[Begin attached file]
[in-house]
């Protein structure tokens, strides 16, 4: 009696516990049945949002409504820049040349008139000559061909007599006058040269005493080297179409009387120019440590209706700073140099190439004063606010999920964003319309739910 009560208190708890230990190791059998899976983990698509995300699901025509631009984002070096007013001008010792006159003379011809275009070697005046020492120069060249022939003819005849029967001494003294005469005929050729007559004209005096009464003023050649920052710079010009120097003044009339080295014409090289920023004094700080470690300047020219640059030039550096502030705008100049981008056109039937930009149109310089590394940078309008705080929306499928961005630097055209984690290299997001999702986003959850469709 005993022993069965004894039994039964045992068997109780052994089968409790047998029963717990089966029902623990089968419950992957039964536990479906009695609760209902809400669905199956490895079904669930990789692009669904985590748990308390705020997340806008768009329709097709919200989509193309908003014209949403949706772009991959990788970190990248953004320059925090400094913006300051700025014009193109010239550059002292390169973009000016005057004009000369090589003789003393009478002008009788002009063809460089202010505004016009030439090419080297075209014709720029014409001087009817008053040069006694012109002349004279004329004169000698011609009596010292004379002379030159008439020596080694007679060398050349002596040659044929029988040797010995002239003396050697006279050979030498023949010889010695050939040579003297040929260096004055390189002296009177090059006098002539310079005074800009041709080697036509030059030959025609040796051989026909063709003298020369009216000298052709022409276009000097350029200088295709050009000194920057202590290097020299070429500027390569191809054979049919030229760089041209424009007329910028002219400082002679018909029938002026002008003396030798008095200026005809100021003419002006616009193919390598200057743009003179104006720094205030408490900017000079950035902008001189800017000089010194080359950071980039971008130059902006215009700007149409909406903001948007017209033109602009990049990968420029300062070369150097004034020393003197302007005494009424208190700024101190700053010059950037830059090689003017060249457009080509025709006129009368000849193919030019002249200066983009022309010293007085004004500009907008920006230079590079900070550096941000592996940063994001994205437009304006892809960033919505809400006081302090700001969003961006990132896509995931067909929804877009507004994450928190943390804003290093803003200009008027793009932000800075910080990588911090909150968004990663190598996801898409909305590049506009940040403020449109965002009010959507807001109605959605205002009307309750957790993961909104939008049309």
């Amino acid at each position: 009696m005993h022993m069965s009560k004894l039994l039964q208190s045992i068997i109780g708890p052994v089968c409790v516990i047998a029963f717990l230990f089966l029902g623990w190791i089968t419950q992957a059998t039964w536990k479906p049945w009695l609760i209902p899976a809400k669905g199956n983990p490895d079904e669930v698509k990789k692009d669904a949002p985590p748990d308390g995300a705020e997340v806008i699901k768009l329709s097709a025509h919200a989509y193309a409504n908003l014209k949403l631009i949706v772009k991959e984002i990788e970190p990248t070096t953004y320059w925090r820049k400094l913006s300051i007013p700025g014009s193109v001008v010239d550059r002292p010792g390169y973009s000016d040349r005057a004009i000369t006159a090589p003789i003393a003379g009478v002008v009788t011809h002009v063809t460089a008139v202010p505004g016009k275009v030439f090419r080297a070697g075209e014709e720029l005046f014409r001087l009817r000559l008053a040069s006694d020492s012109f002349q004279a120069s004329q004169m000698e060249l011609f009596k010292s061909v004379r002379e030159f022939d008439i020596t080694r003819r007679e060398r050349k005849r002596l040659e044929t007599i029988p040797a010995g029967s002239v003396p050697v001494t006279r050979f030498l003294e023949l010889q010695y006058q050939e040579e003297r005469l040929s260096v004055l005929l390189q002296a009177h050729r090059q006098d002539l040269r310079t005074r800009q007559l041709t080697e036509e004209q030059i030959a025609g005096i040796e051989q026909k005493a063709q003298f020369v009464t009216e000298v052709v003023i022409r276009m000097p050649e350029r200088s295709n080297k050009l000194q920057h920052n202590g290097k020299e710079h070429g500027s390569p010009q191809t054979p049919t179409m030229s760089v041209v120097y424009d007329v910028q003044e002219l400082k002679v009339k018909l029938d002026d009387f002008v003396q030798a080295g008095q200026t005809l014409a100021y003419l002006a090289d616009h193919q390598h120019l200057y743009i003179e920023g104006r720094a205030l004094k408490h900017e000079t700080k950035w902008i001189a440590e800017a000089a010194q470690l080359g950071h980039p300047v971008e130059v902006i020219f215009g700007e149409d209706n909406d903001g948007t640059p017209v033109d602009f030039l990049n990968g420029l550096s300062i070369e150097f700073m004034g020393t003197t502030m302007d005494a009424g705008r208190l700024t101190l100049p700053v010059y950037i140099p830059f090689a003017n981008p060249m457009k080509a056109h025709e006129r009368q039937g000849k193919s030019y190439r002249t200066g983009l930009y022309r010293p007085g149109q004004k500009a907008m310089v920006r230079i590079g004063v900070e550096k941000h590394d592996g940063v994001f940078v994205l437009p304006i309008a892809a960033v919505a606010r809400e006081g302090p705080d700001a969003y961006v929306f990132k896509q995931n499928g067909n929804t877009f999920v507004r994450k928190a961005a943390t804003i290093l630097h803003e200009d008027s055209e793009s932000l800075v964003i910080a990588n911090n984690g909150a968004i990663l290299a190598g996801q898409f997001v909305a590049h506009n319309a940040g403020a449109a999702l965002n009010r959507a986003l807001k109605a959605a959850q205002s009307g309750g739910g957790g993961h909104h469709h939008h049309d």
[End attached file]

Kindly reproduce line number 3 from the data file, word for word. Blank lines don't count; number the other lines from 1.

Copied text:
């Amino acid at each position: 009696m005993h022993m069965s009560k004894l039994l039964q208190s045992i068997i109780g708890p052994v089968c409790v516990i047998a029963f717990l230990f089966l029902g623990w190791i089968t419950q992957a059998t039964w536990k479906p049945w009695l609760i209902p899976a809400k669905g199956n983990p490895d079904e669930v698509k990789k692009d669904a949002p985590p748990d308390g995300a705020e997340v806008i699901k768009l329709s097709a025509h919200a989509y193309a409504n908003l014209k949403l631009i949706v772009k991959e984002i990788e970190p990248t070096t953004y320059w925090r820049k400094l913006s300051i007013p700025g014009s193109v001008v010239d550059r002292p010792g390169y973009s000016d040349r005057a004009i000369t006159a090589p003789i003393a003379g009478v002008v009788t011809h002009v063809t460089a008139v202010p505004g016009k275009v030439f090419r080297a070697g075209e014709e720029l005046f014409r001087l009817r000559l008053a040069s006694d020492s012109f002349q004279a120069s004329q004169m000698e060249l011609f009596k010292s061909v004379r002379e030159f022939d008439i020596t080694r003819r007679e060398r050349k005849r002596l040659e044929t007599i029988p040797a010995g029967s002239v003396p050697v001494t006279r050979f030498l003294e023949l010889q010695y006058q050939e040579e003297r005469l040929s260096v004055l005929l390189q002296a009177h050729r090059q006098d002539l040269r310079t005074r800009q007559l041709t080697e036509e004209q030059i030959a025609g005096i040796e051989q026909k005493a063709q003298f020369v009464t009216e000298v052709v003023i022409r276009m000097p050649e350029r200088s295709n080297k050009l000194q920057h920052n202590g290097k020299e710079h070429g500027s390569p010009q191809t054979p049919t179409m030229s760089v041209v120097y424009d007329v910028q003044e002219l400082k002679v009339k018909l029938d002026d009387f002008v003396q030798a080295g008095q200026t005809l014409a100021y003419l002006a090289d616009h193919q390598h120019l200057y743009i003179e920023g104006r720094a205030l004094k408490h900017e000079t700080k950035w902008i001189a440590e800017a000089a010194q470690l080359g950071h980039p300047v971008e130059v902006i020219f215009g700007e149409d209706n909406d903001g948007t640059p017209v033109d602009f030039l990049n990968g420029l550096s300062i070369e150097f700073m004034g020393t003197t502030m302007d005494a009424g705008r208190l700024t101190l100049p700053v010059y950037i140099p830059f090689a003017n981008p060249m457009k080509a056109h025709e006129r009368q039937g000849k193919s030019y190439r002249t200066g983009l930009y022309r010293p007085g149109q004004k500009a907008m310089v920006r230079i590079g004063v900070e550096k941000h590394d592996g940063v994001f940078v994205l437009p304006i309008a892809a960033v919505a606010r809400e006081g302090p705080d700001a969003y961006v929306f990132k896509q995931n499928g067909n929804t877009f999920v507004r994450k928190a961005a943390t804003i290093l630097h803003e200009d008027s055209e793009s932000l800075v964003i910080a990588n911090n984690g909150a968004i990663l290299a190598g996801q898409f997001v909305a590049h506009n319309a940040g403020a449109a999702l965002n009010r959507a986003l807001k109605a959605a959850q205002s009307g309750g739910g957790g993961h909104h469709h939008h049309d």